For all the defining moments in history post-“the long nineteenth century,” spanning to the unipolar moment‘s recent end, the advent of the United Nations (UN) has perhaps meant more to the cause of international peace than any other. After all, a corrective to the short-lived qua ill-fated League of Nations, the UN was formed in the crucible of peace.
Alas, having regard to its central aim of tamping down and resolving international conflicts/crises, the UN’s ability to serve as a cornerstone of international cooperation is currently undermined in at least two ways.
The first centers on the nature of the crises themselves. As UN Secretary-General António Guterres readily admits, this moment of international politics is “marked by increasingly complex crises for our world.”
In fairness, in some instances, this is through no fault of its own. A case in point is the COVID-19 pandemic’s “deeply negative impact on SDG progress.”
Regardless, in the early goings of this post-unipolar moment-related conjuncture, the UN’s risk exposure-cum-profile has risen exponentially. A centerpiece of that risk is the emergent global transition to a multipolar system, which hinges on and is driven by great-power competition.
Beyond that, and secondly, as Guterres also underscores, “geopolitical mistrust” is at an all-time high. This is because great-power competition is in full swing, widening East-West and Global North-Global South divisions.
Inasmuch as they are geopolitically significant moments in their own right, the Gaza and Ukraine wars are emblematic of those broader divisions, which are also unsettling the extant international order.
Just how those conflicts further take shape and the implications arising thereof will have a bearing not just on the UN’s 193-strong membership, but also on its fortunes going forward. This is playing out in a context where the UN, straining under the weight of a mismatch of organizational functionality and aspects of the shifting geopolitical realities in question, is already at a tipping point.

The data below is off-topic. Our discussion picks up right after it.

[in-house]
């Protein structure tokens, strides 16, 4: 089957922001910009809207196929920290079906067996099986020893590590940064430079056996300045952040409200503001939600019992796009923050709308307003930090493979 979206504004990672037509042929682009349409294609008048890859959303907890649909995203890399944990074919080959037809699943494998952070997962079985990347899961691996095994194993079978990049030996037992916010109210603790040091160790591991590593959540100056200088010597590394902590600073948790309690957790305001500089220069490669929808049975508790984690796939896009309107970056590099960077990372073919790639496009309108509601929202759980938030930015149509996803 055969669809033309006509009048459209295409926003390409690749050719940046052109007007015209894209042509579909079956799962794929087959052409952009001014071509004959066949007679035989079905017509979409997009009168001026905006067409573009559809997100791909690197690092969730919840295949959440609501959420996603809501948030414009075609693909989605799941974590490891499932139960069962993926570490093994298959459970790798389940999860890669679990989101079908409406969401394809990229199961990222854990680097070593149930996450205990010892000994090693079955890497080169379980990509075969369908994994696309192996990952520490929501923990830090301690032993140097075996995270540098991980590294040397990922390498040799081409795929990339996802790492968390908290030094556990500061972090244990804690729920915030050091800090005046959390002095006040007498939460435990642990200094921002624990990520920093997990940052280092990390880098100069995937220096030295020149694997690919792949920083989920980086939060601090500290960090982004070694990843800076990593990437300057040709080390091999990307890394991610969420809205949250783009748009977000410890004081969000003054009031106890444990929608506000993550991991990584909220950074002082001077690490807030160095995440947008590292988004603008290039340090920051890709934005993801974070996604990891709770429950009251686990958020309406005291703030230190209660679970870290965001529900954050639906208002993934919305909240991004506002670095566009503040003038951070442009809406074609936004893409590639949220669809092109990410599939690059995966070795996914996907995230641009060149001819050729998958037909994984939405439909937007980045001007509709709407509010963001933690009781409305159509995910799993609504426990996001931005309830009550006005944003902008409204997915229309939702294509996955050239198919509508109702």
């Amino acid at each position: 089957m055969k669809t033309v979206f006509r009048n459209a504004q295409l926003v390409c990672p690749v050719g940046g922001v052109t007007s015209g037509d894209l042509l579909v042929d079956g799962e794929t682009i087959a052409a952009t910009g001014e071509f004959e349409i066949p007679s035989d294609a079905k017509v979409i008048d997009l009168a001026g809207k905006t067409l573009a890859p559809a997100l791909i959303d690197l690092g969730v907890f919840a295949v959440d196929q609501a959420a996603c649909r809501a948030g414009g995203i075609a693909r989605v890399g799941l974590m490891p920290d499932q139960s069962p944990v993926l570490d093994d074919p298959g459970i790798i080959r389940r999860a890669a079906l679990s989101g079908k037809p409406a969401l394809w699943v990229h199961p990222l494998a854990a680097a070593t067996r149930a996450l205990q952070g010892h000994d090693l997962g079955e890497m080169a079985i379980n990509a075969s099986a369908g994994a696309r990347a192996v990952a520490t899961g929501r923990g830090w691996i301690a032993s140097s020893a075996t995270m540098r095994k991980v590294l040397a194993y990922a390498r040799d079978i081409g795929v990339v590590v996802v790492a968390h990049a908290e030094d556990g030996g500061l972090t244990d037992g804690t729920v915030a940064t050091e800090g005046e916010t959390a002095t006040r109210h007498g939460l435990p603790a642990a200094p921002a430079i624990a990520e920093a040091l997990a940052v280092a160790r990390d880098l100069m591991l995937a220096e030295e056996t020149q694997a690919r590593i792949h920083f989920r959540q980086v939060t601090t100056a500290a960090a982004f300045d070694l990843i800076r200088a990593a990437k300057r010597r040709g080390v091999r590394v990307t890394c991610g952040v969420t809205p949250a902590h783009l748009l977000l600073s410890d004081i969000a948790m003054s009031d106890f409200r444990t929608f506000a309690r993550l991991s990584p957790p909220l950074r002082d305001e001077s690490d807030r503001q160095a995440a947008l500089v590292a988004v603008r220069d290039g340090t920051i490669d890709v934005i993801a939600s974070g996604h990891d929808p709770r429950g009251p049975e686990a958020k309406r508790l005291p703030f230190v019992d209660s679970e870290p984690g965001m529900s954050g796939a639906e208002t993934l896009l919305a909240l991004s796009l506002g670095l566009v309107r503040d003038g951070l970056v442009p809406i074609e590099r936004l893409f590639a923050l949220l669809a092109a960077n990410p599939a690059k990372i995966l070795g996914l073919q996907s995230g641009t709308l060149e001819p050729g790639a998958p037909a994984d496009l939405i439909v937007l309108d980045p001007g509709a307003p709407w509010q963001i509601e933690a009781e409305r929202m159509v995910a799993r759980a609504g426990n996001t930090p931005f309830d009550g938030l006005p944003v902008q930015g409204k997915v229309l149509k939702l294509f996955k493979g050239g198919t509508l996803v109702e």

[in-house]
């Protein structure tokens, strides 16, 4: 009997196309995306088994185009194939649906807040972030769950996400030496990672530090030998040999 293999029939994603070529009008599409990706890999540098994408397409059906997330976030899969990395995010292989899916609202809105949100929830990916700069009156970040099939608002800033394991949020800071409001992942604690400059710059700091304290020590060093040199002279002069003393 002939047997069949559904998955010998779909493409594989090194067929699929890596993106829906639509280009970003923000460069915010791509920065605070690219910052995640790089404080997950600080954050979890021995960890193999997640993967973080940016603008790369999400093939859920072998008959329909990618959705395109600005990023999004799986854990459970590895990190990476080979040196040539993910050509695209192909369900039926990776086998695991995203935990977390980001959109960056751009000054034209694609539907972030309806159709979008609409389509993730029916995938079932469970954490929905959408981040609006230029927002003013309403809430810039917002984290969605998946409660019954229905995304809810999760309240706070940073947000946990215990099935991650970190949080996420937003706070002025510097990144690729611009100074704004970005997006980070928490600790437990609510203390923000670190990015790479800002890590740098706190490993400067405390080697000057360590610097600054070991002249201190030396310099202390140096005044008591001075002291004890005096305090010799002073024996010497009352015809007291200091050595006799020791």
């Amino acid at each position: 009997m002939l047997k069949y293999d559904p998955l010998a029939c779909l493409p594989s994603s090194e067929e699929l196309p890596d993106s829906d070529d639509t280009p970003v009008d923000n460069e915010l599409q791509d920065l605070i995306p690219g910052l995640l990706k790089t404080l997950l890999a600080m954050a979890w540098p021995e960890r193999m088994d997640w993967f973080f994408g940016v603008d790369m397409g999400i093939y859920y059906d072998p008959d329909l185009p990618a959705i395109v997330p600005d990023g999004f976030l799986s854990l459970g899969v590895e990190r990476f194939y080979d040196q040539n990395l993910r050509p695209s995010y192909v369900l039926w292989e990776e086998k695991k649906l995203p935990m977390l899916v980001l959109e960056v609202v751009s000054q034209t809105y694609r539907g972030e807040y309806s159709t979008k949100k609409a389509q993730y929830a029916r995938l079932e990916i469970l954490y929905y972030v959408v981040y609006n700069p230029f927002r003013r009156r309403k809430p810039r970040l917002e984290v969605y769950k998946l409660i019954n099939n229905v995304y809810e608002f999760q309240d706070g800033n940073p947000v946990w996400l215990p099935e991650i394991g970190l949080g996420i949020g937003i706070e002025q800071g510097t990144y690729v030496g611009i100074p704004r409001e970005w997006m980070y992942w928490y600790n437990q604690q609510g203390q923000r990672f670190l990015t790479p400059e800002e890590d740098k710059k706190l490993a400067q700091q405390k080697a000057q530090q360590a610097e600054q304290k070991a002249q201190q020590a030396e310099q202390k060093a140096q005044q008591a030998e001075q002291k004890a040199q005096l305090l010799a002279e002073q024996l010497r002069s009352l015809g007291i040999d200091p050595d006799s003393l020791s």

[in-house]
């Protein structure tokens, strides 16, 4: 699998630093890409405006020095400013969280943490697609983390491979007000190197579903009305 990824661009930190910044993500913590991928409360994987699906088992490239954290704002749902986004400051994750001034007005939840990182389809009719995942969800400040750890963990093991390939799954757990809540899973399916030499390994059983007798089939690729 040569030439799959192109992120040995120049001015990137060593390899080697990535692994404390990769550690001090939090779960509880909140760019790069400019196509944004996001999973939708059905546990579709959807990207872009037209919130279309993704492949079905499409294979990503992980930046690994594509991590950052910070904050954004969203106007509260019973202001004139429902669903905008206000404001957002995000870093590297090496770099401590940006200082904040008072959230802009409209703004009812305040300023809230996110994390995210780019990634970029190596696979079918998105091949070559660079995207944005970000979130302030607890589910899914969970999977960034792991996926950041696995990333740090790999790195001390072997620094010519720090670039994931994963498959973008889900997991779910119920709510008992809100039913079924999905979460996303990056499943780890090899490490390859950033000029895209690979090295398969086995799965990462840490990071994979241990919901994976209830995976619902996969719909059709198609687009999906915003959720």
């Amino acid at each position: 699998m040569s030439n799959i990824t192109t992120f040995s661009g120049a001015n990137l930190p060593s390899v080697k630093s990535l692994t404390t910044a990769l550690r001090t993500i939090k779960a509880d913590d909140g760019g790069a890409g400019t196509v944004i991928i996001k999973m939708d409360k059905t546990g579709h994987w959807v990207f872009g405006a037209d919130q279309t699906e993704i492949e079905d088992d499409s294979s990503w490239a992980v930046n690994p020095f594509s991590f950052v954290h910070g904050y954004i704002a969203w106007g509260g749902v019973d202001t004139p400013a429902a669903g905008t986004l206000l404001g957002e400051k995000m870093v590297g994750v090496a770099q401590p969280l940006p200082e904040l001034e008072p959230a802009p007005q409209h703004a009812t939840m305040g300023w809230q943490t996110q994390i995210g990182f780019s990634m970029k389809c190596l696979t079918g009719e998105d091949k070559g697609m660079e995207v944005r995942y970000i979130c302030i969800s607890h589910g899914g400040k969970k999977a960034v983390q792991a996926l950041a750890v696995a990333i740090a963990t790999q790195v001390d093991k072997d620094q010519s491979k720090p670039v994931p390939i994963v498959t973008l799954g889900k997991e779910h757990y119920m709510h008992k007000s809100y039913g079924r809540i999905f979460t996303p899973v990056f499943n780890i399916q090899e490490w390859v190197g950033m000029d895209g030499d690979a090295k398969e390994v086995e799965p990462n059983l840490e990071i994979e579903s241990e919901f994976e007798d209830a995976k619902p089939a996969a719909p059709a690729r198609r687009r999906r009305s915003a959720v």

The UN Security Council, which is caught up in and is seemingly adding to international system-level dysfunction, is a prime example.
Given the stakes involved, small states, such as those of the Caribbean Community (CARICOM) bloc, also have a lot riding on UN reform. That’s how they see it; not least because their leaders have expended political capital on the matter.
Indeed, recognizing the wider, security-related impact of these conflicts, they have adopted a highly participatory approach to international diplomacy of the hour as regards the Gaza and Ukraine wars, which are on center stage in international relations. (That said, as part of their attendant diplomacy, CARICOM member states have pitched their reactions differently vis-à-vis the aforesaid conflicts.)
Yet it is important to recognize that, also in their view, such diplomacy will only achieve so much.
In that respect at least, for crises-related diplomacy to be given effect in ways that matter, UN organs like the UNSC must be fit for purpose vis-à-vis today’s (security) realities.
For all the world body’s success since it first opened its doors on October 24, 1945, then, such UN-related staples as the Security Council continue on as a vestige of a bygone era, whose architects have long since passed on. And as is often the case in such large organizations, owing to their path-dependent design, institutional inertia sets in. Given that its roots run deep through history, the UN is especially prone to such a state of affairs.